After introductions and my feeble, “Ni Hao,” we drove to Lake Park and watched birds together for several hours.  His girlfriend (I wish I could say her name properly; but it sounded like “We-belo” to me) took a spare pair of his binoculars and attempted to be interested in what we were doing.  Yu and I (of course) needed very little dialog, as the birds did the talking between us birders.  He spoke English very well and only needed some minor help from We-belo to make a finer point of clarification.  We both took photos of what we had seen (with me providing the narrative and identification for his blue spiral-bound loose-leaf notebook of avian sightings).  I found that speaking slowly and using exaggerated hand movements and body language sufficed as I (the typical American) communicated with them.  Humbling.

Too bad when I got home that evening to show Barbara the Chinese people and the birds from Lake Park; I sadly discovered that I didn’t have an SD card in the camera!  All that shutter-noise clicking was just that – clicking noises…no actual images.  Rats!  What a doofus! Plus, since I’m not a very good drawer; I couldn’t even sketch a crude artist-rendering of our time together.  That’s what buying a new DSLR camera and not knowing its dos and don’ts will get you.  At least I didn’t spend the money to actually visit China and have that same (doh!) experience right?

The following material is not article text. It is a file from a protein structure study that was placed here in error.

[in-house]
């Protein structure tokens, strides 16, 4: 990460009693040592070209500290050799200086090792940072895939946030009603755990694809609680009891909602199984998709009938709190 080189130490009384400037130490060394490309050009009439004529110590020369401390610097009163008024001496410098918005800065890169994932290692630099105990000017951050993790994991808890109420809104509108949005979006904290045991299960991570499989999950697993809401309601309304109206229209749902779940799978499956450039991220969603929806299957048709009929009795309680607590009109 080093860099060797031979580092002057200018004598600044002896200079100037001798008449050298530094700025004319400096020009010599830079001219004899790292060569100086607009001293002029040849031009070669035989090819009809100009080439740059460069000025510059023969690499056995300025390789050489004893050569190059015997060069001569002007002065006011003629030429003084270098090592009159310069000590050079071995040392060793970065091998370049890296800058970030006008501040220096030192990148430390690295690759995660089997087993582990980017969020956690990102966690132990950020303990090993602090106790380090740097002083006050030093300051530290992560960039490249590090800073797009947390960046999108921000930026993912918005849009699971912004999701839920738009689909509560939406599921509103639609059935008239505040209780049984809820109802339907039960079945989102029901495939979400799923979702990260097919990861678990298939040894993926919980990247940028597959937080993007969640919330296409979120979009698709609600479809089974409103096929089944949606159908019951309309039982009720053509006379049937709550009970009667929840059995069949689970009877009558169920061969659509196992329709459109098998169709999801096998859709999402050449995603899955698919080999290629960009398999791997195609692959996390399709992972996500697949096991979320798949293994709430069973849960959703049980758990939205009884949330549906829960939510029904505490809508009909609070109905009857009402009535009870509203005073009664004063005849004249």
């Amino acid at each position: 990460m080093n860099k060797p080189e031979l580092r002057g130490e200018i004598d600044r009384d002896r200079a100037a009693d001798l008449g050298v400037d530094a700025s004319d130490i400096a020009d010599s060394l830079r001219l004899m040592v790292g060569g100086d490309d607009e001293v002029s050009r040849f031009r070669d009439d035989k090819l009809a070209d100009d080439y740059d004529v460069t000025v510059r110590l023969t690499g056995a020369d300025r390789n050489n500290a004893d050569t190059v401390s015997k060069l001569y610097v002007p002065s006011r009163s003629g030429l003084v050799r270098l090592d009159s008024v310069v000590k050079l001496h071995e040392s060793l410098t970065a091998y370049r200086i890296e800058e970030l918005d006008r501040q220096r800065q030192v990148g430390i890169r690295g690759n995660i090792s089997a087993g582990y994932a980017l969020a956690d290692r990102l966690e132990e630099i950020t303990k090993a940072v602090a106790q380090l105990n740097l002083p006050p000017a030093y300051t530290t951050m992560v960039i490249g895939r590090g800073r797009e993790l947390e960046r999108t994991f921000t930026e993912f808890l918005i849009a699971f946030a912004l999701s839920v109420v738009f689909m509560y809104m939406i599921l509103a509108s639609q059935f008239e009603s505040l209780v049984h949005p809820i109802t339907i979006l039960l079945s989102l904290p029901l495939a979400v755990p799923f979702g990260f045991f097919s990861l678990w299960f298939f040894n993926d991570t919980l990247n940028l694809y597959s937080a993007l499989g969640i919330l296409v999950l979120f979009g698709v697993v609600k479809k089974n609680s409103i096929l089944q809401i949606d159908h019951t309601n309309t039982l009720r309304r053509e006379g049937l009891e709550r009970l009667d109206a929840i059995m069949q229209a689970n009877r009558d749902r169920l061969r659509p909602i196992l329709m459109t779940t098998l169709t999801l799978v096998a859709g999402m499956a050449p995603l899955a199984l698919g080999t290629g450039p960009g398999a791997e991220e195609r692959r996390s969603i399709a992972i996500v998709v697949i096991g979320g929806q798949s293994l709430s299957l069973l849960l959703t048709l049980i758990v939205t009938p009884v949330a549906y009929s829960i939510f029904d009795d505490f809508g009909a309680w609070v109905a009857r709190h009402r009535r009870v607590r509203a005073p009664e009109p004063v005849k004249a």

I thankfully had another chance to redeem myself when Yu emailed me again two weeks later to ask about birding.  Jumping at the chance to hang out with him again; I picked him up in my (new-used 2006 Dakota truck) on Milwaukee’s east side (on the 29th of April) to show him one of my more favorite and productive birding spots; the Menomonee River (Underwood Creek) Parkway and County Grounds in Wauwatosa, WI.  After work, I drove to get Yu at the usual place.  We then stopped briefly off at the house to take Opie for a potty break.  He presented me with a gift of Asian incense sticks; telling me that Chinese monks could control their dreams when smelling this scent.  I laughed about that and accepted it as a treasured memento.   I needed to fetch my binoculars, before driving to SPT (Silver Pick-up Truck) eventually into the shadows of the Harmonee Avenue Bridge to park.  The weather was cool and somewhat overcast as we walked along the railroad tracks to the west to look for birds.  Yu was wearing the Phillips 66, blue, U.S.-themed, baseball cap I had given him the last time we met.  I had impressed on him the value of having a sun-brim when bird watching.  He listened.  He also wore his trusty back-pack and carried his Panda 10X50s and his Fuji DSLR camera.